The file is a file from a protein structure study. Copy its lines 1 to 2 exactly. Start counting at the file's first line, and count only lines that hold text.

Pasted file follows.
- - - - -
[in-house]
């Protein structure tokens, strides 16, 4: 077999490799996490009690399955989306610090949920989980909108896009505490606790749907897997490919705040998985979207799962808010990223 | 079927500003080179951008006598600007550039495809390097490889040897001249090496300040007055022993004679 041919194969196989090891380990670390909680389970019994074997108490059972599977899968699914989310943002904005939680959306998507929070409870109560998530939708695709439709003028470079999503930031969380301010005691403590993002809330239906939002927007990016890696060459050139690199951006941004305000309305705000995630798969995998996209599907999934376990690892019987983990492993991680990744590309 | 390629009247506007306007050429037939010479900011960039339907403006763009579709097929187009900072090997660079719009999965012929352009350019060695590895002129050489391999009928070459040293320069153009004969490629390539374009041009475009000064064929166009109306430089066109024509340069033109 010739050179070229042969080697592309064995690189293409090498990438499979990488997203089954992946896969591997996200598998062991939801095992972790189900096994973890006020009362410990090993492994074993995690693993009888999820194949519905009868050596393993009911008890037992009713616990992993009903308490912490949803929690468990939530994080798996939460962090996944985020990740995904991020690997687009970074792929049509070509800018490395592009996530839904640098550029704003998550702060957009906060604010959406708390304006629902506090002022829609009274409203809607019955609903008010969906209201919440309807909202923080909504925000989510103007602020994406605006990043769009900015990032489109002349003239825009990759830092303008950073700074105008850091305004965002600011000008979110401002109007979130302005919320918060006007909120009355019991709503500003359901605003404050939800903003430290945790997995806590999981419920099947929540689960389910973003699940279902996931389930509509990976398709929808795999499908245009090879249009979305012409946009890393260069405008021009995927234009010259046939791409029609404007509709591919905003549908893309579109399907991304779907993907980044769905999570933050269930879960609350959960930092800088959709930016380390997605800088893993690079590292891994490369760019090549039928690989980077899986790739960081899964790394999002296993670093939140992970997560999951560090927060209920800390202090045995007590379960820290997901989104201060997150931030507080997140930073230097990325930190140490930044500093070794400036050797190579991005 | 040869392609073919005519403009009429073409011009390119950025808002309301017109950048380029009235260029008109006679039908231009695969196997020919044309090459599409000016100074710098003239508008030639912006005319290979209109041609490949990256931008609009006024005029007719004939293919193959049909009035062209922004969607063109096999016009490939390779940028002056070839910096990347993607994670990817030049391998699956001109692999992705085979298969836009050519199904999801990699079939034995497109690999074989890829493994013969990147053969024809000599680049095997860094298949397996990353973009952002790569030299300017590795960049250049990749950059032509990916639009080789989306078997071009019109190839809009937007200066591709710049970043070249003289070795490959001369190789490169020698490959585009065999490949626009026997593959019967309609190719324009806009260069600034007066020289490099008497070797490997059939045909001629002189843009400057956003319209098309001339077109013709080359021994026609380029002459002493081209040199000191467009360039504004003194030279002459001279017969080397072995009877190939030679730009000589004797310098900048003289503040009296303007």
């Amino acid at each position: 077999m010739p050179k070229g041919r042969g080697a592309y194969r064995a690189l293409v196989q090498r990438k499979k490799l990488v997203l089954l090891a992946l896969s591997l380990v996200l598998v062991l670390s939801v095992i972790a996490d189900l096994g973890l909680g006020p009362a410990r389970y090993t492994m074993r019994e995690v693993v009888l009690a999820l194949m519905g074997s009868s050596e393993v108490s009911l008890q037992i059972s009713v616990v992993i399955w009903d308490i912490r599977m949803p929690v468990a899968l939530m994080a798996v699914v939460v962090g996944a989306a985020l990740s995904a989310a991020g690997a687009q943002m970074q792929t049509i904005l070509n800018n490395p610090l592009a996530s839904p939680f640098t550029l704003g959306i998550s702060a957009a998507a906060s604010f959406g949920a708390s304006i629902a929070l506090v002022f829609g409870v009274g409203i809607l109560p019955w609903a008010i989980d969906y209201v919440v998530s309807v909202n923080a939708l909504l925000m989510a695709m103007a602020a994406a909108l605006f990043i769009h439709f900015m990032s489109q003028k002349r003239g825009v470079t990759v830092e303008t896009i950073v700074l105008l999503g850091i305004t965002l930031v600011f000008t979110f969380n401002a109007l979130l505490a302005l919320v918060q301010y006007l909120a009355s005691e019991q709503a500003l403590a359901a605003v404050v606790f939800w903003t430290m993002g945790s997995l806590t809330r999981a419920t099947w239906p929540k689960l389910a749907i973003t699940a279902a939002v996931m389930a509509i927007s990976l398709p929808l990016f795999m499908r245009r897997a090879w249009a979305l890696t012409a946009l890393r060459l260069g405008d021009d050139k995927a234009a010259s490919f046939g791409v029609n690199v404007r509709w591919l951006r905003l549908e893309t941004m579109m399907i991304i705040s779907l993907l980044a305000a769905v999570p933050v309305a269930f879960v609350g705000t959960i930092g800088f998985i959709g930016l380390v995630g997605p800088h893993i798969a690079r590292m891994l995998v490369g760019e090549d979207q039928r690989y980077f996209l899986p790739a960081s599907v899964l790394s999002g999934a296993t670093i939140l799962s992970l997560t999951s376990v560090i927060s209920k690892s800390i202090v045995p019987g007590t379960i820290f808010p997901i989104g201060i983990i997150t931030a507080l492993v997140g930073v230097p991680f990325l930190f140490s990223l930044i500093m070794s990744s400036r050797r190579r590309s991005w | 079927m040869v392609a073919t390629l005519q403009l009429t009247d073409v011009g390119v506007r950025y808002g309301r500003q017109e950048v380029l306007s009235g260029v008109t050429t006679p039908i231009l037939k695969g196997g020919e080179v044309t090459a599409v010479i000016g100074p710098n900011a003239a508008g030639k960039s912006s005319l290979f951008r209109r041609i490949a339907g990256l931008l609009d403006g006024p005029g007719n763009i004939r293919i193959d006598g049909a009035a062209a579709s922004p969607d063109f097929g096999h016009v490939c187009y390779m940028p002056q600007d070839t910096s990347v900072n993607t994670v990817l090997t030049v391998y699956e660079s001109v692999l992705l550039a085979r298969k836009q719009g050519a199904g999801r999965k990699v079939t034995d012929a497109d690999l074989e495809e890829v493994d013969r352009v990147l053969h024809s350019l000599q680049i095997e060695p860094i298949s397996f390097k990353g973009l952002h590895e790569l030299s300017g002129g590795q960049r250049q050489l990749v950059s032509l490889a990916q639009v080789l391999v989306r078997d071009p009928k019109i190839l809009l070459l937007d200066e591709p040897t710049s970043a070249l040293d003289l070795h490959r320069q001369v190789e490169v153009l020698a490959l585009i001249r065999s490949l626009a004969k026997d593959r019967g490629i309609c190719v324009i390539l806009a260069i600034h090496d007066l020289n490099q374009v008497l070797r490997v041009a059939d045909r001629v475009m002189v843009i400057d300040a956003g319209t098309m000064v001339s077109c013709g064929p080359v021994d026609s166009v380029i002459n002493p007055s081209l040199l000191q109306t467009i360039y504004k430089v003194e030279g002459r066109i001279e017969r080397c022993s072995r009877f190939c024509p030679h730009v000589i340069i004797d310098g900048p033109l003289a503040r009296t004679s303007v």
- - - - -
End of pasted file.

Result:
[in-house]
């Protein structure tokens, strides 16, 4: 077999490799996490009690399955989306610090949920989980909108896009505490606790749907897997490919705040998985979207799962808010990223 | 079927500003080179951008006598600007550039495809390097490889040897001249090496300040007055022993004679 041919194969196989090891380990670390909680389970019994074997108490059972599977899968699914989310943002904005939680959306998507929070409870109560998530939708695709439709003028470079999503930031969380301010005691403590993002809330239906939002927007990016890696060459050139690199951006941004305000309305705000995630798969995998996209599907999934376990690892019987983990492993991680990744590309 | 390629009247506007306007050429037939010479900011960039339907403006763009579709097929187009900072090997660079719009999965012929352009350019060695590895002129050489391999009928070459040293320069153009004969490629390539374009041009475009000064064929166009109306430089066109024509340069033109 010739050179070229042969080697592309064995690189293409090498990438499979990488997203089954992946896969591997996200598998062991939801095992972790189900096994973890006020009362410990090993492994074993995690693993009888999820194949519905009868050596393993009911008890037992009713616990992993009903308490912490949803929690468990939530994080798996939460962090996944985020990740995904991020690997687009970074792929049509070509800018490395592009996530839904640098550029704003998550702060957009906060604010959406708390304006629902506090002022829609009274409203809607019955609903008010969906209201919440309807909202923080909504925000989510103007602020994406605006990043769009900015990032489109002349003239825009990759830092303008950073700074105008850091305004965002600011000008979110401002109007979130302005919320918060006007909120009355019991709503500003359901605003404050939800903003430290945790997995806590999981419920099947929540689960389910973003699940279902996931389930509509990976398709929808795999499908245009090879249009979305012409946009890393260069405008021009995927234009010259046939791409029609404007509709591919905003549908893309579109399907991304779907993907980044769905999570933050269930879960609350959960930092800088959709930016380390997605800088893993690079590292891994490369760019090549039928690989980077899986790739960081899964790394999002296993670093939140992970997560999951560090927060209920800390202090045995007590379960820290997901989104201060997150931030507080997140930073230097990325930190140490930044500093070794400036050797190579991005 | 040869392609073919005519403009009429073409011009390119950025808002309301017109950048380029009235260029008109006679039908231009695969196997020919044309090459599409000016100074710098003239508008030639912006005319290979209109041609490949990256931008609009006024005029007719004939293919193959049909009035062209922004969607063109096999016009490939390779940028002056070839910096990347993607994670990817030049391998699956001109692999992705085979298969836009050519199904999801990699079939034995497109690999074989890829493994013969990147053969024809000599680049095997860094298949397996990353973009952002790569030299300017590795960049250049990749950059032509990916639009080789989306078997071009019109190839809009937007200066591709710049970043070249003289070795490959001369190789490169020698490959585009065999490949626009026997593959019967309609190719324009806009260069600034007066020289490099008497070797490997059939045909001629002189843009400057956003319209098309001339077109013709080359021994026609380029002459002493081209040199000191467009360039504004003194030279002459001279017969080397072995009877190939030679730009000589004797310098900048003289503040009296303007």